At the northwestern tip of Lake Lucerne is its namesake city, one of the most beautiful panoramas in Switzerland. With its unique alpine landscape, where sunrises and sunsets reflect on the lake, Lucerne is a place that can only delight the visitor. Rich in charming plazas, towers and steeples, with its covered wooden bridges over the Reuss lit up at night and the stunning façade of the Jesuit church enhanced at dusk, its architecture is admirable anytime of the day.
At the crossroad between tradition and modernity is the Lucerne Culture and Conference Center, designed by lauded French architect Jean Nouvel. The multi-use building, known for its concert hall, is oriented towards the lake, its transparent glass façade reflecting the water. It hosts various cultural events like the Lucerne Festival, a series of international classical music festivals.
In this city of culture and art, The Rosengart Collection (Sammlung Rosengart) is the perfect way to get acquainted with masterpieces from Pablo Picasso and Paul Klee. Especially fun for families with young kids is the Swiss Museum of Transport. The museum is practically a city within a city, devoted to all manner of floating, flying and wheeled machines. With scooters for traveling between the different exhibits, even moving throughout the museum is lots of fun.
Lucerne has culture aplenty, but it also shines thanks to its unique architecture. It’s in Old Town that you can fully enjoy the city’s rich architectural heritage. Gems include the old Town Hall (built between 1602 and 1606), a fine Renaissance building, Hirschenplatz (the public square), surrounded by handsome restored houses, and Kapellplatz, in the center of which is Fritschi fountain—all perfect places to stop during a sunny afternoon walk.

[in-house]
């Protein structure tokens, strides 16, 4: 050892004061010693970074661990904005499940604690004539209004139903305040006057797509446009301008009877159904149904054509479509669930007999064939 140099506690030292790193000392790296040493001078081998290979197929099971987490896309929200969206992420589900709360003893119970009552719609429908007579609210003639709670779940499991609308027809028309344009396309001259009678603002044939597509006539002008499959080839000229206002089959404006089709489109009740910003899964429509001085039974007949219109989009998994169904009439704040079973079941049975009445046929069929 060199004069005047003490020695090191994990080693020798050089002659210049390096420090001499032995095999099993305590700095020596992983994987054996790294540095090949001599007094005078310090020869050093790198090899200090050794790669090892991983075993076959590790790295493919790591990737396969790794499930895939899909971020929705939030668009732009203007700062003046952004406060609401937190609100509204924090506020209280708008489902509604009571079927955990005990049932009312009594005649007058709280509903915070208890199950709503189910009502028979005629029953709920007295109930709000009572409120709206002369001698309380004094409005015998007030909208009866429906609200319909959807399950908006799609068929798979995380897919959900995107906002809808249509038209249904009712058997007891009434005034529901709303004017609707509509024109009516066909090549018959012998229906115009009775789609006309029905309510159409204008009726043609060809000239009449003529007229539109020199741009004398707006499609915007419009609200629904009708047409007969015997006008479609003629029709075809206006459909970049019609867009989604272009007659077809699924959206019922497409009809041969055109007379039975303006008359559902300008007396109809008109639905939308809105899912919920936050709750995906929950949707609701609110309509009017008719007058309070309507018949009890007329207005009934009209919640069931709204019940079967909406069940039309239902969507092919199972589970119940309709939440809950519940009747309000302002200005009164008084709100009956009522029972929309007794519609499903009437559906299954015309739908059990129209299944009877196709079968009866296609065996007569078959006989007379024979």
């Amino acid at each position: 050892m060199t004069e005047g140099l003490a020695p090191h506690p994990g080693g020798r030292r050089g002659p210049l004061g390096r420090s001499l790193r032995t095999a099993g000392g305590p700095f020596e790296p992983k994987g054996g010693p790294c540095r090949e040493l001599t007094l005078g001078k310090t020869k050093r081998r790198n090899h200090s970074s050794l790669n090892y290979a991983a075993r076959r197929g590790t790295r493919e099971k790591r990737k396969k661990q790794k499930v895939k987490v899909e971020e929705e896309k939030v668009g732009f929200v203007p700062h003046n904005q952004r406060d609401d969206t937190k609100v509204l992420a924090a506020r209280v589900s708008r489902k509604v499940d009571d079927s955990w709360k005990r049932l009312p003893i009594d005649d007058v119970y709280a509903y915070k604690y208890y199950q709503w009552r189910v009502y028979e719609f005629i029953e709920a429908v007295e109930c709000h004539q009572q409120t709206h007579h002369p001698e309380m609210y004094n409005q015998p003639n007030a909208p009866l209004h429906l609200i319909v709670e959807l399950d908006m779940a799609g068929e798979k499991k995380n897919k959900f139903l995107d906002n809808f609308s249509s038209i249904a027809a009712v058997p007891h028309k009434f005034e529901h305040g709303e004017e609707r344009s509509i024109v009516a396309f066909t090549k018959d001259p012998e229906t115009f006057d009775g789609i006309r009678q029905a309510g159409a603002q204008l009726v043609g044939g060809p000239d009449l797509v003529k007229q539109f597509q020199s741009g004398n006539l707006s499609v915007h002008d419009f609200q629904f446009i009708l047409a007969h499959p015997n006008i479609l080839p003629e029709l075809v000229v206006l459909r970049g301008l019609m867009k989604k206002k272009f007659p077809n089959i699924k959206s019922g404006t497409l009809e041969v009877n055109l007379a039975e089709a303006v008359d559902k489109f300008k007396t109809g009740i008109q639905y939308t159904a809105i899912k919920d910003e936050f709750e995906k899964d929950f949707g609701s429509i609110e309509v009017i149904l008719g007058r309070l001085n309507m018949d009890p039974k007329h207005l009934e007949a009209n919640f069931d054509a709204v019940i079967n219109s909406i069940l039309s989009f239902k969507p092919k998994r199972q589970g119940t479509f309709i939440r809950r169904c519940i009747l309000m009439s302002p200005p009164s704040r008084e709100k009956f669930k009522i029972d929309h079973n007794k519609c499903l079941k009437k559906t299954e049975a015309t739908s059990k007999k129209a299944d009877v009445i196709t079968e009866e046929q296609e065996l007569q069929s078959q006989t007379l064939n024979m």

Kappellbrücke (Chapel Bridge, pictured above) is a monument also not to be missed. Located where the Reuss leaves Lake Lucerne is this 14th-century-style covered wooden bridge, which was entirely rebuilt after a fire in 1993. Originally built in 1333, it was decorated with 100 paintings by Hans Heinrich Wägmann later in the 17th century; some of these that escaped the fire are distinguishable by traces of soot.
Lucerne’s outstanding heritage is also enhanced by the surroundings of Lake Lucerne. Recalling the watercolors of Turner, who lived here from 1842 to 1844, is its winding shoreline with its constantly changing views. Lake Lucerne, the largest Swiss lake after Lake Neuchâtel, is particularly impressive from above, like from Rigi-Kulm, the highest peak on Mount Rigi.
Being surrounded by nature is one of the things that makes Lucerne such an appealing place to spend time. The banks of the city (Schweizerhofquai and the Nationalquai) boast covered trees, and beneath their leafy canopies is a peaceful spot to sit and enjoy views of the town, the lake and, beyond, the snow-capped Alps.